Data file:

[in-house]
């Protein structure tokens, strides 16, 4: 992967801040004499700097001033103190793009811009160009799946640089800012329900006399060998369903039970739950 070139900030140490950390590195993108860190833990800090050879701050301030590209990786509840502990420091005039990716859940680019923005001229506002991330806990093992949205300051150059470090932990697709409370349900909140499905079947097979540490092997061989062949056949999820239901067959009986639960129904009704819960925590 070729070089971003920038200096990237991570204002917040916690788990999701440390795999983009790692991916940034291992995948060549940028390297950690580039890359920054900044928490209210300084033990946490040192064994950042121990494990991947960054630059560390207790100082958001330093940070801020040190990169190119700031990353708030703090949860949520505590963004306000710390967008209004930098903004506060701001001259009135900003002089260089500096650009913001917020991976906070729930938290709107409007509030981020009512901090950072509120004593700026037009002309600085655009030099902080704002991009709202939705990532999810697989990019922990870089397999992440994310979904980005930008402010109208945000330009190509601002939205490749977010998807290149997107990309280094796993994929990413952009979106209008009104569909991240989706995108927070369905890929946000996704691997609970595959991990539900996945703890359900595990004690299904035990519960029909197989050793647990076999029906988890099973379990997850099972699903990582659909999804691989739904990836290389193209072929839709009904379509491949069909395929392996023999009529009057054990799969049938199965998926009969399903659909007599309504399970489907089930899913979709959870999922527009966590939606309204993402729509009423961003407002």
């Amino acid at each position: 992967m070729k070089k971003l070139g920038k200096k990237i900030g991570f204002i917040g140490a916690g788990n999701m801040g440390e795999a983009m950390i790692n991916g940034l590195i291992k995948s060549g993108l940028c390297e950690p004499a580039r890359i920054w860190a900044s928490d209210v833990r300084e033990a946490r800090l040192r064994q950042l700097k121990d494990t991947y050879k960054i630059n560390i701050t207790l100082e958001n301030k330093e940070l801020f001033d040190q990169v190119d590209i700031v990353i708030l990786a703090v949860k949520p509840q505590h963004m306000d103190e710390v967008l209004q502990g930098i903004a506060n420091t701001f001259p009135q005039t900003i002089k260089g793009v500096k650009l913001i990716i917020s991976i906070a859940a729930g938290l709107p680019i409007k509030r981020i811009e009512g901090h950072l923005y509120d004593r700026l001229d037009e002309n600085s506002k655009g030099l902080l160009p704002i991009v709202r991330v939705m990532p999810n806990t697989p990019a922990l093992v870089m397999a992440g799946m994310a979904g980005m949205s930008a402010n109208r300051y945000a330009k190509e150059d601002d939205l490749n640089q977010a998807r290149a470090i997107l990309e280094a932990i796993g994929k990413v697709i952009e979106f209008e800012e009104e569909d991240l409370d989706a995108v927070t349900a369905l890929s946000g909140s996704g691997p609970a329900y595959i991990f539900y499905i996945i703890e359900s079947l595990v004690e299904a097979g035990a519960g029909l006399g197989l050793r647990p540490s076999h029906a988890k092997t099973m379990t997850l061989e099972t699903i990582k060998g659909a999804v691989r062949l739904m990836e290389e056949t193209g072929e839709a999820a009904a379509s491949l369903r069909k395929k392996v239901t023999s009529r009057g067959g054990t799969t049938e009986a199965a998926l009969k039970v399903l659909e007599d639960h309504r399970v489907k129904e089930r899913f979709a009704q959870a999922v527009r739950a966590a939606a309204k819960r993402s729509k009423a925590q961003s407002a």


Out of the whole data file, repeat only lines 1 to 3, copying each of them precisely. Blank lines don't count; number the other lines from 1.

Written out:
[in-house]
């Protein structure tokens, strides 16, 4: 992967801040004499700097001033103190793009811009160009799946640089800012329900006399060998369903039970739950 070139900030140490950390590195993108860190833990800090050879701050301030590209990786509840502990420091005039990716859940680019923005001229506002991330806990093992949205300051150059470090932990697709409370349900909140499905079947097979540490092997061989062949056949999820239901067959009986639960129904009704819960925590 070729070089971003920038200096990237991570204002917040916690788990999701440390795999983009790692991916940034291992995948060549940028390297950690580039890359920054900044928490209210300084033990946490040192064994950042121990494990991947960054630059560390207790100082958001330093940070801020040190990169190119700031990353708030703090949860949520505590963004306000710390967008209004930098903004506060701001001259009135900003002089260089500096650009913001917020991976906070729930938290709107409007509030981020009512901090950072509120004593700026037009002309600085655009030099902080704002991009709202939705990532999810697989990019922990870089397999992440994310979904980005930008402010109208945000330009190509601002939205490749977010998807290149997107990309280094796993994929990413952009979106209008009104569909991240989706995108927070369905890929946000996704691997609970595959991990539900996945703890359900595990004690299904035990519960029909197989050793647990076999029906988890099973379990997850099972699903990582659909999804691989739904990836290389193209072929839709009904379509491949069909395929392996023999009529009057054990799969049938199965998926009969399903659909007599309504399970489907089930899913979709959870999922527009966590939606309204993402729509009423961003407002």
């Amino acid at each position: 992967m070729k070089k971003l070139g920038k200096k990237i900030g991570f204002i917040g140490a916690g788990n999701m801040g440390e795999a983009m950390i790692n991916g940034l590195i291992k995948s060549g993108l940028c390297e950690p004499a580039r890359i920054w860190a900044s928490d209210v833990r300084e033990a946490r800090l040192r064994q950042l700097k121990d494990t991947y050879k960054i630059n560390i701050t207790l100082e958001n301030k330093e940070l801020f001033d040190q990169v190119d590209i700031v990353i708030l990786a703090v949860k949520p509840q505590h963004m306000d103190e710390v967008l209004q502990g930098i903004a506060n420091t701001f001259p009135q005039t900003i002089k260089g793009v500096k650009l913001i990716i917020s991976i906070a859940a729930g938290l709107p680019i409007k509030r981020i811009e009512g901090h950072l923005y509120d004593r700026l001229d037009e002309n600085s506002k655009g030099l902080l160009p704002i991009v709202r991330v939705m990532p999810n806990t697989p990019a922990l093992v870089m397999a992440g799946m994310a979904g980005m949205s930008a402010n109208r300051y945000a330009k190509e150059d601002d939205l490749n640089q977010a998807r290149a470090i997107l990309e280094a932990i796993g994929k990413v697709i952009e979106f209008e800012e009104e569909d991240l409370d989706a995108v927070t349900a369905l890929s946000g909140s996704g691997p609970a329900y595959i991990f539900y499905i996945i703890e359900s079947l595990v004690e299904a097979g035990a519960g029909l006399g197989l050793r647990p540490s076999h029906a988890k092997t099973m379990t997850l061989e099972t699903i990582k060998g659909a999804v691989r062949l739904m990836e290389e056949t193209g072929e839709a999820a009904a379509s491949l369903r069909k395929k392996v239901t023999s009529r009057g067959g054990t799969t049938e009986a199965a998926l009969k039970v399903l659909e007599d639960h309504r399970v489907k129904e089930r899913f979709a009704q959870a999922v527009r739950a966590a939606a309204k819960r993402s729509k009423a925590q961003s407002a």